Health Supreme by Sepp Hasslberger

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April 19, 2004

Hormone Heresy's 'Final Nail in the Coffin'

"Is Hormone Replacement Therapy Dead?" I asked in March this year, pointing to a statement of the World Health Organization where the therapy was described as "a big mistake".

Not that we did not know for years already. Sherrill Sellman had done the research in 1996 and published it in a two-part article in Nexus Magazine under the title "Hormone Heresy", now archived here.

The most recent study on the effects of hormone replacement therapy, which was described by Dr. Lori Mosca, director of preventive cardiology at New York Presbyterian Hospital as "the final nail in the coffin", was published last week by the Journal of the American Medical Association.

According to Dr. Barbara Alving, the study's leader and director of the National Heart, Lung, and Blood Institute, hormone replacement therapy (HRT) does not prevent chronic disease, and should only be used for menopausal symptoms on a short-term basis and as a second-line drug for bone loss.

The hype around this therapy was profit motivated, charge opponents, although Wyeth Pharmaceuticals which controls half of the "market" for these drugs, denies any wrongdoing.

The Baltimore Sun reports...

Bad news on estrogen true

Studies: Hormone replacement therapy, thought for years to stave off a range of ailments, instead raises risk of diseases, research confirms.

By David Kohn
Sun Staff (The Baltimore Sun)
Originally published April 19, 2004

For older women, estrogen was a wonder drug. The hormone not only relieved menopausal symptoms such as hot flashes and mood swings, but also prevented bone loss, heart disease and memory problems. Better yet, it endowed many of those who took it with youth and vigor.

At least, that's what everybody thought.

Over the past two years, estrogen's reputation has plummeted. Two large-scale clinical studies by the National Institutes of Health were called off early when researchers decided that hormone replacement therapy increased the risk of stroke and heart disease -- the very ailments it was thought to prevent.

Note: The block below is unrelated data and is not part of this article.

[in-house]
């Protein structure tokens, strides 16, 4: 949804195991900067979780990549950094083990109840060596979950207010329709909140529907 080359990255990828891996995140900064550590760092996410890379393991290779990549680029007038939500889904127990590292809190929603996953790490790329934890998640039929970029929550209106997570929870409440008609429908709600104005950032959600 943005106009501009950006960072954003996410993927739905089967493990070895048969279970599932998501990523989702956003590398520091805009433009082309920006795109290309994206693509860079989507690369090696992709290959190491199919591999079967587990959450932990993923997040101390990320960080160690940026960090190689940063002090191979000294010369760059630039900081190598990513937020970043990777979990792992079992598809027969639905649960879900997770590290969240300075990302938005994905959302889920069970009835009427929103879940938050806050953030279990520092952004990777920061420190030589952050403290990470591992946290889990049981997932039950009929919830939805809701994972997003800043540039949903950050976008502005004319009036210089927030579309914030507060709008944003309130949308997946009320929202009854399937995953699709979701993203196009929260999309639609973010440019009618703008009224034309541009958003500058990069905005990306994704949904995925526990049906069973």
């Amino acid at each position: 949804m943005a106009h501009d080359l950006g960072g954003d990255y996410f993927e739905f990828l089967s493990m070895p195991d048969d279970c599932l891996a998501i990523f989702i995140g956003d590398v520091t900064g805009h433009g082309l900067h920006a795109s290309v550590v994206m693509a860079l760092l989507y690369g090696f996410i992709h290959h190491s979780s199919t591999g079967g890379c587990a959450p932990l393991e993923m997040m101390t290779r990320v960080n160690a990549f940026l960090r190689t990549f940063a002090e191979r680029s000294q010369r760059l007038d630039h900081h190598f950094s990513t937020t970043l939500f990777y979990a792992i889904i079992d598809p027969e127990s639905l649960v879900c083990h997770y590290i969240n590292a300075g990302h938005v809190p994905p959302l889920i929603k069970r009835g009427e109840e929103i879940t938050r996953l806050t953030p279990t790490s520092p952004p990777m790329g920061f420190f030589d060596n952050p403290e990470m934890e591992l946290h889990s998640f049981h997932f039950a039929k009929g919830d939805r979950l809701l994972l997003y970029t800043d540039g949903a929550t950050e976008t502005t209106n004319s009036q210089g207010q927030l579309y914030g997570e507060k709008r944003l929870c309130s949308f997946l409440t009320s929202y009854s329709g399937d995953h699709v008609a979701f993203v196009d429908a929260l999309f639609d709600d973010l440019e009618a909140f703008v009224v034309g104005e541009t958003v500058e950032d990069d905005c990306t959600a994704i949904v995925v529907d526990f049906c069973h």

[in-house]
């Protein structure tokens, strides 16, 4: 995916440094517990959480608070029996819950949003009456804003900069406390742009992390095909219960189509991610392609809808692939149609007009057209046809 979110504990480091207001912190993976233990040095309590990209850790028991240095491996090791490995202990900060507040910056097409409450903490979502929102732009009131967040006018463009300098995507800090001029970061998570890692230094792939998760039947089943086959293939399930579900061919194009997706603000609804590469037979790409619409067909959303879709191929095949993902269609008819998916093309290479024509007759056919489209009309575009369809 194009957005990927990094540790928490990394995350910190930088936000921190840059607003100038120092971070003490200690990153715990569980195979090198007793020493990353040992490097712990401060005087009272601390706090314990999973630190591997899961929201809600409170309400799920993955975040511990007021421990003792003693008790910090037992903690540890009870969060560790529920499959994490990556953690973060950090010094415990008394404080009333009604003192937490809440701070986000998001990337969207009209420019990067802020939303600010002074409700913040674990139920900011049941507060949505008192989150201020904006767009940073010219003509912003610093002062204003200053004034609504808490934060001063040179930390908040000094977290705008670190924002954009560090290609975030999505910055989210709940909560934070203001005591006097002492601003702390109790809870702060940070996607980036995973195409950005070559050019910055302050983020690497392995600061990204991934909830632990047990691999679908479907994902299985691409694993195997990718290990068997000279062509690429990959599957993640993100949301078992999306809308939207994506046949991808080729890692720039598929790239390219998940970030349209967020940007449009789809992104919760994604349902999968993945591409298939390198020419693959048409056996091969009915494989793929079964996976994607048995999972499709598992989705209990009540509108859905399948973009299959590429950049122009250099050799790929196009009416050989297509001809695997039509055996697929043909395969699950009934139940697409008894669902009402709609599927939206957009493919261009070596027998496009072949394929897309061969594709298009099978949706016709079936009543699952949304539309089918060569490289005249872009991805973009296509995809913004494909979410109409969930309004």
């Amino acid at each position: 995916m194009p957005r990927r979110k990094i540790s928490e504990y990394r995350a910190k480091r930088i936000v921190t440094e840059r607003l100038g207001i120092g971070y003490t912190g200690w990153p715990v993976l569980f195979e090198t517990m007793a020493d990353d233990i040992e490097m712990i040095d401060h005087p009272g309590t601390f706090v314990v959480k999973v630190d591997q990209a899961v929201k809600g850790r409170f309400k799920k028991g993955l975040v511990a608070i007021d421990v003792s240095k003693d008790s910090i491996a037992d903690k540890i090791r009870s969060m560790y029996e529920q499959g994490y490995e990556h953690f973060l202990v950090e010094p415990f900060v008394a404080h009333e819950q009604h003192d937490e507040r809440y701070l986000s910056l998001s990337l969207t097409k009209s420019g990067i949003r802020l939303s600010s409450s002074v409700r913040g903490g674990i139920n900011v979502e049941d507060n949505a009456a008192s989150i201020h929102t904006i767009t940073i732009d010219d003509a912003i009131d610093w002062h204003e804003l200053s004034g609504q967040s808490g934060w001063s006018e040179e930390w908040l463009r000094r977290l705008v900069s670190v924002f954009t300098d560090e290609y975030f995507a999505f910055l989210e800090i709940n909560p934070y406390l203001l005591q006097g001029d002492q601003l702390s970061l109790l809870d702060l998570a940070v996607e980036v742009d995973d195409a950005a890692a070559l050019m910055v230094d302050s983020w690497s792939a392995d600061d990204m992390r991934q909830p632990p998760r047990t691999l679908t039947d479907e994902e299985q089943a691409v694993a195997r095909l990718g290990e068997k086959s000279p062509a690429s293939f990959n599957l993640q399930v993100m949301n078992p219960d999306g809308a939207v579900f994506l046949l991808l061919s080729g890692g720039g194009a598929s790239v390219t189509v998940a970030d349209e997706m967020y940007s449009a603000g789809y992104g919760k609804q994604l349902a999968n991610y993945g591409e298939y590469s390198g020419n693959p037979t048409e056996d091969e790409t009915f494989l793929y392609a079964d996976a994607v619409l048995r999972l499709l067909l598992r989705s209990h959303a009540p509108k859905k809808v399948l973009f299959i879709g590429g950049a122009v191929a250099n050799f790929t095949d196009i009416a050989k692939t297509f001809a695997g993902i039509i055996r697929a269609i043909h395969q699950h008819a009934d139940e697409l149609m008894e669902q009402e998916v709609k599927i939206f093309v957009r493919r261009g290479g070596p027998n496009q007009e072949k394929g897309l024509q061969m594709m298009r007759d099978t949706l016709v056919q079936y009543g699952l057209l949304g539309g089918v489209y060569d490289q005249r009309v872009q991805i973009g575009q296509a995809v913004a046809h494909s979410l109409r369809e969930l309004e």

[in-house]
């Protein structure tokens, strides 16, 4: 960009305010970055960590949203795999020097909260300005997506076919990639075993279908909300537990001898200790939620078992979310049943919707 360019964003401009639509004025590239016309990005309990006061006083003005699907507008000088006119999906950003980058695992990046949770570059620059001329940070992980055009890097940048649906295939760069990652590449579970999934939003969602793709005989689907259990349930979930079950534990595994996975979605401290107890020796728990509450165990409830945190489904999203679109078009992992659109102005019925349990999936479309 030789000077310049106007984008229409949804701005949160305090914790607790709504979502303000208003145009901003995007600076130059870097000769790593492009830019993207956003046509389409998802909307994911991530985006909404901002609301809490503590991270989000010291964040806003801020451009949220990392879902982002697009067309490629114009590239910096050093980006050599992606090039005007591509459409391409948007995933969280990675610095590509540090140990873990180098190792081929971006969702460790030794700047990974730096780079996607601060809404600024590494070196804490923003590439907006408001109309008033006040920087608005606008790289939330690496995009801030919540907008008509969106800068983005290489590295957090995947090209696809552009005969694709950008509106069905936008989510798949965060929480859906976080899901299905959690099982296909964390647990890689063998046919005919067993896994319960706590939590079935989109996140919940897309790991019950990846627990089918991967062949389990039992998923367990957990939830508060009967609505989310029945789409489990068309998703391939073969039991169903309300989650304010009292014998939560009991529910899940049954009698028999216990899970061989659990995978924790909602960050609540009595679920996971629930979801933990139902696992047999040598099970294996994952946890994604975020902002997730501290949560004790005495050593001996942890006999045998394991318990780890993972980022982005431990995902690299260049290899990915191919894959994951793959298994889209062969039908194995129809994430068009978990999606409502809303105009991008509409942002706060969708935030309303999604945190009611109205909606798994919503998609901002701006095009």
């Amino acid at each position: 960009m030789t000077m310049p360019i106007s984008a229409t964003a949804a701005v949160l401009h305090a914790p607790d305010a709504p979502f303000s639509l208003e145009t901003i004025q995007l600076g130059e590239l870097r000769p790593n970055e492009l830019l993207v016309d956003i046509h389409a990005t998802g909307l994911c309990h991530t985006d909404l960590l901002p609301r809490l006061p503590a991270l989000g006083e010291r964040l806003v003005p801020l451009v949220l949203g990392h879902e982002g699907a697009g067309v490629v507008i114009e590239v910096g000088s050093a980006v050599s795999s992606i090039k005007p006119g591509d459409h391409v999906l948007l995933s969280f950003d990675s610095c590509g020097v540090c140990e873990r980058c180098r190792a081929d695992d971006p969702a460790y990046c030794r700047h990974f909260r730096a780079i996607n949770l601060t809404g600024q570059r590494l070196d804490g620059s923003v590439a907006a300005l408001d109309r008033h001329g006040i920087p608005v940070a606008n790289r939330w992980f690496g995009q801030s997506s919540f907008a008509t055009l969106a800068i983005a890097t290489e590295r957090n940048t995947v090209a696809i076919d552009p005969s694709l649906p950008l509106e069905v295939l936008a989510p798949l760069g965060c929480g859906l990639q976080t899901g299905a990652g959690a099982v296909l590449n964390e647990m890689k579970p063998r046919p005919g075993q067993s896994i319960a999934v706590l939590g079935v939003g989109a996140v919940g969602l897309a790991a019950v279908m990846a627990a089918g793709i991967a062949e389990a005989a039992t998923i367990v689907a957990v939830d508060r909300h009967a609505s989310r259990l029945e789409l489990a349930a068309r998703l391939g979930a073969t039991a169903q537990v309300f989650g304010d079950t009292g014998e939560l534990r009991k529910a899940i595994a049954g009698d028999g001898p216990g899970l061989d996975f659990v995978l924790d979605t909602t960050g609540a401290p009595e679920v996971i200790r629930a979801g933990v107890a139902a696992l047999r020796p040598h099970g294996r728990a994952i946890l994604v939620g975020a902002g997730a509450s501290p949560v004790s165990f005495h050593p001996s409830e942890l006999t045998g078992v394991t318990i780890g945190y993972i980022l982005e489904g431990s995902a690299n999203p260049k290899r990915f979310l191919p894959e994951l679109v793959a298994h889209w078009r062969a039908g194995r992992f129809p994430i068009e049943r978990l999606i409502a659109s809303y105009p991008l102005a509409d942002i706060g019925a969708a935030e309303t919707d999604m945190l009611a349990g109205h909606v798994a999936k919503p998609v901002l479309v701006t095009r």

An article in last week's Journal of the American Medical Association confirmed the bad news. The study's leader, National Heart, Lung, and Blood Institute director Dr. Barbara Alving, said hormone replacement therapy (HRT) does not prevent chronic disease, and should only be used for menopausal symptoms on a short-term basis and as a second-line drug for bone loss.

The latest study "is the final nail in the coffin," said Dr. Lori Mosca, director of preventive cardiology at New York Presbyterian Hospital.

So what happened? How could so many scientists and doctors have been so wrong?

Those involved say it was human error: Researchers and practitioners relied on believable but flawed evidence, and put too much faith in appealing but unproven theories.

Critics say other human failings -- greed and naivete -- also played a role. They blame drug companies for overselling hormones and doctors for buying into the hype.

Women have been taking estrogen since the 1930s, when scientists first distilled it from the urine of pregnant mares (which remains a key source). Over the decades, researchers uncovered a mountain of evidence that estrogen could stave off a range of ailments in menopausal women.

"Lots of people were looking at the pill as a fountain of youth," said Garnet Anderson, a biostatistician at the Fred Hutchinson Cancer Research Center in Seattle and a lead investigator in the two halted studies.

But much of the support for HRT's preventative properties came from so-called "observational" evidence. In these studies, scientists compared women who were on HRT with others who weren't. Although seemingly balanced, this research contained a huge flaw, scientists say.

The key problem: Women who take estrogen tend to be significantly healthier than those who don't, even before they start the therapy. On average, they are wealthier, take better care of themselves and are more likely to get early care for medical problems. As a result, positive effects that seem to come from estrogen might actually stem from the overall health disparity between the groups.

The NIH study, known as the Women's Health Initiative (WHI), was set up differently. It was a randomized clinical trial, which is less prone to bias than an observational study.